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Unformatted text preview: 1 PS#7 20.110/2.772 Fall 2008 2.772/20.110 Problem Set #7 Due Wednesday November 5 in 16-429 at 3pm NO LATE PSETS WILL BE ACCEPTED Please submit the problems as: 1,2,3 4,5,6 7,8, 9, 10 1.) EDR 19.8 An important biological application of absorption spectroscopy is the determination of the concentrations of solutions of nucleic acids. The * electronic transitions within the purine and pyrimidine bases of nucleic acids have absorption maxima near a wavelength of 260 nm. Assume the extinction coefficient of a nucleic acid is 1.00 10 4 M 1 cm 1 at 260 nm. If the concentration of a nucleic acid solution is 5.00 10 4 M, calculate the absorbance of this solution in a 1.00 cm cell at 260 nm. 2.) EDR 19.9 The absorbance of a nucleic acid solution at 260 nm is called A 260 . The OD (i.e., optical density) is the amount of nucleic acid in a volume of 1.00 mL in a 1.00-cm path length cell for which A 260 =1.00. How many moles of nucleotide are contained in a 1.00 mL solution of a double-stranded nucleotide for which A 260 = 2.50, assuming the extinction coefficient per nucleotide is 7.000 10 3 M 1 cm 1 . Express this quantity in ODs. Assume a 1.00 cm path length. 3.) EDR 19.10 Because of interactions between transition dipoles of the constituent nucleotides, the extinction coefficient for a single strand polynucleotide is not simply the sum of the extinction coefficients for the individual nucleotides. These dipole-dipole interactions depend on 1/ r 3 where r is the distance between bases, so for the purpose of calculating the extinction coefficient for a single-stranded polynucleotide, only nearest neighbor interactions need be considered. For a hypothetical polynucleotide strand GpCpUp ... ApG the extinction coefficient is ( GpCpUp ... ApG ) = 2 [ ( GpC ) + ( CpU ) + ( ApG )] [ ( Cp ) + ( Up ) + ......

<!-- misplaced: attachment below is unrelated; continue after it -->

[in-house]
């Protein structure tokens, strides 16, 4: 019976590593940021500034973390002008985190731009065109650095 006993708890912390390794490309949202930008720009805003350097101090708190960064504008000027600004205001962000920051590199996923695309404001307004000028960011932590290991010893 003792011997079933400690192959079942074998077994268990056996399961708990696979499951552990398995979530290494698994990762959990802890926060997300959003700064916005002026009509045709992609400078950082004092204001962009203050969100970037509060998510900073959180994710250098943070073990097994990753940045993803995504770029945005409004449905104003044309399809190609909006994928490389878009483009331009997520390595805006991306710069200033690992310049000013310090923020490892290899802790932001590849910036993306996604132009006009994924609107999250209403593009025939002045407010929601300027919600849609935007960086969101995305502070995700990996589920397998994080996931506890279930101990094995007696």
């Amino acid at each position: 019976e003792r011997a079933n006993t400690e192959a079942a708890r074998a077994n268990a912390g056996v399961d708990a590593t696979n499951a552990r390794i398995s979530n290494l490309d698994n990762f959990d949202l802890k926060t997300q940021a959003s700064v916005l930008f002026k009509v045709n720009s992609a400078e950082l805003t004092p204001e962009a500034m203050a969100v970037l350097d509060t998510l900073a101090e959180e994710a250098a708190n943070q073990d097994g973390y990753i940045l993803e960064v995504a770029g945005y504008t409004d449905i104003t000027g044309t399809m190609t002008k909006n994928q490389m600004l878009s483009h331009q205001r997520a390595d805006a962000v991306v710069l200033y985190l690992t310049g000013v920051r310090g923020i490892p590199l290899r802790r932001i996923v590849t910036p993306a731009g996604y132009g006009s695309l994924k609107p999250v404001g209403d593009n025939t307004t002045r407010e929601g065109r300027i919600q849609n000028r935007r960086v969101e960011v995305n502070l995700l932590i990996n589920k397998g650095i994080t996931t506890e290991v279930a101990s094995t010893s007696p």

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- Fall '08